Press Release

Celebrate the Perseverance Rover Landing With NASA’s Student Challenge

By SpaceRef Editor
January 8, 2021
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The rover touches down on the Red Planet next month, and students are invited to join the excitement by designing, building, and landing their own Mars mission. NASA can help. 


On Feb. 18, NASA will attempt to land the Mars 2020 Perseverance rover on the surface of the Red Planet, and you can join the excitement with NASA’s Mission to Mars Student Challenge. Classrooms, informal education groups, families, and individuals can design, build, and land their own spacecraft – just like NASA scientists and engineers do. And for extra inspiration, there’s the handyMars 2020 STEM toolkit filled with activities, videos, and more.


“We want to reach every classroom in America and beyond with the Mission to Mars Student Challenge. We want to share the not just the thrills of the Mars 2020 Perseverance landing itself but also of what goes into making achievements like these possible,” said Thomas Zurbuchen, associate administrator of NASA’s Science Mission Directorate in Washington. “We hope that students will be inspired by the Perseverance mission and one day become our next generation of NASA scientists and engineers.” 


About the size of an SUV, Perseverance is carrying the small Ingenuity Mars Helicopter on its belly. While the helicopter is an experiment designed to attempt the first powered, controlled flight on another planet, it doesn’t play a role in the science that Perseverance will be conducting. A key goal of the rover’s mission is astrobiology, including the search for signs of ancient microbial life. Perseverance will characterize the planet’s geology and past climate, pave the way for human exploration of the Red Planet, and be the first mission to collect samples of Martian rock as well as regolith, which is broken rock and dust.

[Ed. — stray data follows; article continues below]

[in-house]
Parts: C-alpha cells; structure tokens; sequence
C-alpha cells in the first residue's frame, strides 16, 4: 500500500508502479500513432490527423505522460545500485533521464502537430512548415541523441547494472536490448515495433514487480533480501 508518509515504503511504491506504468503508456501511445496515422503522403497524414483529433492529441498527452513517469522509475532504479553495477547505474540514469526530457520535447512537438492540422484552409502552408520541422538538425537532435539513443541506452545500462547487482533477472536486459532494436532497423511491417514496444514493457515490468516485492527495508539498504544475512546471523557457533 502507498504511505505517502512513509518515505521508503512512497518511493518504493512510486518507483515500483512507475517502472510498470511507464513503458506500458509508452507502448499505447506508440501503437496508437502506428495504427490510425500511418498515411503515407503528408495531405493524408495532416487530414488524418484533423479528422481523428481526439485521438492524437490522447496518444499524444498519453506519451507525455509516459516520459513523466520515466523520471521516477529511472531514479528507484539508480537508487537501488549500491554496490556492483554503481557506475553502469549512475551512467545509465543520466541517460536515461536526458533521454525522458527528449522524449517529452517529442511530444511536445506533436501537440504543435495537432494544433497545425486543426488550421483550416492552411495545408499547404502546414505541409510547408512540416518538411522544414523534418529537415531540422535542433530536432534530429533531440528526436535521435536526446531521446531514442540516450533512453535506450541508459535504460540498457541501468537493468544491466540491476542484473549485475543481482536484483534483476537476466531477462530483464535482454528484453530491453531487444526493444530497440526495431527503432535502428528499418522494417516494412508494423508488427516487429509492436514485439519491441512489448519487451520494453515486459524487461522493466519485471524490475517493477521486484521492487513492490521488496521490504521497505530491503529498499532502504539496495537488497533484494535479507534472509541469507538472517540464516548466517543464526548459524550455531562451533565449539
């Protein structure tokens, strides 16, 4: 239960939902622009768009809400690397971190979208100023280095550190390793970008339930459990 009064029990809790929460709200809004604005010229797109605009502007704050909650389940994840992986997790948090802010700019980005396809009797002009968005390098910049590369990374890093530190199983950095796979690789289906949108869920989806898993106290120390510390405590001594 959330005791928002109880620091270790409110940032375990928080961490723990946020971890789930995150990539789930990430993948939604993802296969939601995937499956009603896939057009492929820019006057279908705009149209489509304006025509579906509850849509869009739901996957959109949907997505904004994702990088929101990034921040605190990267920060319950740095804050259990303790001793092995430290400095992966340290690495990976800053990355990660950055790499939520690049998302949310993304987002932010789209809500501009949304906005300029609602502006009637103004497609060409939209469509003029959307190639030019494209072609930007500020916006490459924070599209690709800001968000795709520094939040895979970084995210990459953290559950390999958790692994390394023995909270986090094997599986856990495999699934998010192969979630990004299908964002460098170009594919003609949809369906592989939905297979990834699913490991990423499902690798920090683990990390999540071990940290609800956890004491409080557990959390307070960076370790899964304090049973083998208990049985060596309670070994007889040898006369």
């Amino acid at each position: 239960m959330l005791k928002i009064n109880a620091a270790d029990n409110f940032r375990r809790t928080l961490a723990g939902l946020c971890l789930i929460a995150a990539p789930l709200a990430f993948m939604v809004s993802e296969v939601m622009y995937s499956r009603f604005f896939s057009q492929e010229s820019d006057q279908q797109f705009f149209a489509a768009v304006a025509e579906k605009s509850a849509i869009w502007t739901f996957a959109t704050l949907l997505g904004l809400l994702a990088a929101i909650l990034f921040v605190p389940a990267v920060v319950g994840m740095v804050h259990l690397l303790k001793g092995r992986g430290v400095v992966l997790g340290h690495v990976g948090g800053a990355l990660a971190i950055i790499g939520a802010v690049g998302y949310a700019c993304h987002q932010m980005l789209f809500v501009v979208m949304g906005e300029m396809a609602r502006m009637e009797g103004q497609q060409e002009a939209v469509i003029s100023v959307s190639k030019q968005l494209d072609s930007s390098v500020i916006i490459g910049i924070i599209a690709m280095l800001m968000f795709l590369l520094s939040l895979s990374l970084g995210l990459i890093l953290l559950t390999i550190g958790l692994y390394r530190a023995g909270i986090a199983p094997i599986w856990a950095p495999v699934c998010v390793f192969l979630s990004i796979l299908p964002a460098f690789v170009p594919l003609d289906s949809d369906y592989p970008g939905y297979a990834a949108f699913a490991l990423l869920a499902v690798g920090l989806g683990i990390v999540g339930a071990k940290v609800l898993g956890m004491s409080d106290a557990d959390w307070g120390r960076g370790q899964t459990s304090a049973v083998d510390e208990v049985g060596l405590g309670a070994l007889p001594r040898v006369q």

To do that, the rover first must land, and landing on Mars is hard. Only about half of all attempts by the world’s space agencies have succeeded – all of them by NASA. The last time a rover landed on the Red Planet was in 2012, with NASA’s Curiosity rover.


Like Curiosity, Perseverance must survive the “seven minutes of terror” – a fiery trip through the Martian atmosphere using a heat shield, parachute, and rockets. During the sky crane maneuver, the descent stage will lower the rover onto Mars with nylon cables.


But this latest landing involves an even higher level of difficulty: The most sophisticated rover ever built, Perseverance is the biggest and heaviest to attempt a Mars landing. And it will be testing new technologies as it touches down.


More About the Challenge


By participating in the Mission to Mars Student Challenge, you can land your own rover, too. Activities include:


  • A flexible, guided five-week education plan for elementary, middle, and high school students with standards-aligned STEM lessons and activities from NASA.
  • A weekly newsletter with links to tips and resources related to the mission phase of the week.
  • Video conversations with mission scientists and engineers highlighting how their work relates to what students are learning – plus, ideas to kick-start the weekly challenge.
  • Opportunities to participate in Q&As with mission experts and to submit student questions and work that could be featured during NASA broadcasts leading up to and on landing day.


With the STEM toolkit in hand, you can learn more about the mission and have some fun while you’re at it. You’ll find:


  • Stories on the students who named Perseverance and Ingenuity.
  • Crisp animations highlighting the rover and helicopter.
  • Opportunities to code your own Mars-exploration games.
  • Make space-themed crafts.
  • And much, much more.


“The Mission to Mars Student Challenge provides a fun and engaging way for students everywhere to get excited and learn about this momentous landing on Mars and join NASA as we land on the Red Planet,” said Ota Lutz, who leads the STEM Elementary and Secondary Education Group at NASA’s Jet Propulsion Laboratory in Southern California. “The challenge will feature fun and engaging activities for younger and older students who will have an opportunity to ask questions of NASA experts and have their work shared with a worldwide audience.”


You can watch the landing events broadcast live on NASA Television and the agency’s website, starting at 2:15 p.m. EST (11:15 a.m. PST) on Feb. 18, in English and Spanish. Touch down will take place at about 3:55 p.m. EST (12:55 p.m. PST). 


Do your students have questions about the mission? Share them on the Challenge website, and they may be read live during a NASA broadcast.


To read more about the Challenge:



To learn more about Perseverance:


SpaceRef staff editor.